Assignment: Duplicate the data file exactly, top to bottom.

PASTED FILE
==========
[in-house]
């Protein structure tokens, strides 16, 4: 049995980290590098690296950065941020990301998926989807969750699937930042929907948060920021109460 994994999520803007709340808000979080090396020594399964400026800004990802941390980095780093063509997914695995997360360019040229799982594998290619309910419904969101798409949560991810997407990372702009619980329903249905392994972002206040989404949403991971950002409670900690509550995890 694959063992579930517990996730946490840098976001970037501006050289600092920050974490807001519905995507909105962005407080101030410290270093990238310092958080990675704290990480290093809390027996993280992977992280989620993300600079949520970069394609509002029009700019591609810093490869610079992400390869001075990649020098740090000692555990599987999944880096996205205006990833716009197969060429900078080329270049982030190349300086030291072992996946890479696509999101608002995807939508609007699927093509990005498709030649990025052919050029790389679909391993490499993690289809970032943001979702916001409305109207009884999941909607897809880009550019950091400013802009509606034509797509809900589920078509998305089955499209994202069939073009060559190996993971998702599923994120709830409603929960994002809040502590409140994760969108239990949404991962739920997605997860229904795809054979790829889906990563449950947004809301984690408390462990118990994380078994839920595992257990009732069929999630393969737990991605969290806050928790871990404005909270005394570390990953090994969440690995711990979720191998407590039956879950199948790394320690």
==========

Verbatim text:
[in-house]
């Protein structure tokens, strides 16, 4: 049995980290590098690296950065941020990301998926989807969750699937930042929907948060920021109460 994994999520803007709340808000979080090396020594399964400026800004990802941390980095780093063509997914695995997360360019040229799982594998290619309910419904969101798409949560991810997407990372702009619980329903249905392994972002206040989404949403991971950002409670900690509550995890 694959063992579930517990996730946490840098976001970037501006050289600092920050974490807001519905995507909105962005407080101030410290270093990238310092958080990675704290990480290093809390027996993280992977992280989620993300600079949520970069394609509002029009700019591609810093490869610079992400390869001075990649020098740090000692555990599987999944880096996205205006990833716009197969060429900078080329270049982030190349300086030291072992996946890479696509999101608002995807939508609007699927093509990005498709030649990025052919050029790389679909391993490499993690289809970032943001979702916001409305109207009884999941909607897809880009550019950091400013802009509606034509797509809900589920078509998305089955499209994202069939073009060559190996993971998702599923994120709830409603929960994002809040502590409140994760969108239990949404991962739920997605997860229904795809054979790829889906990563449950947004809301984690408390462990118990994380078994839920595992257990009732069929999630393969737990991605969290806050928790871990404005909270005394570390990953090994969440690995711990979720191998407590039956879950199948790394320690």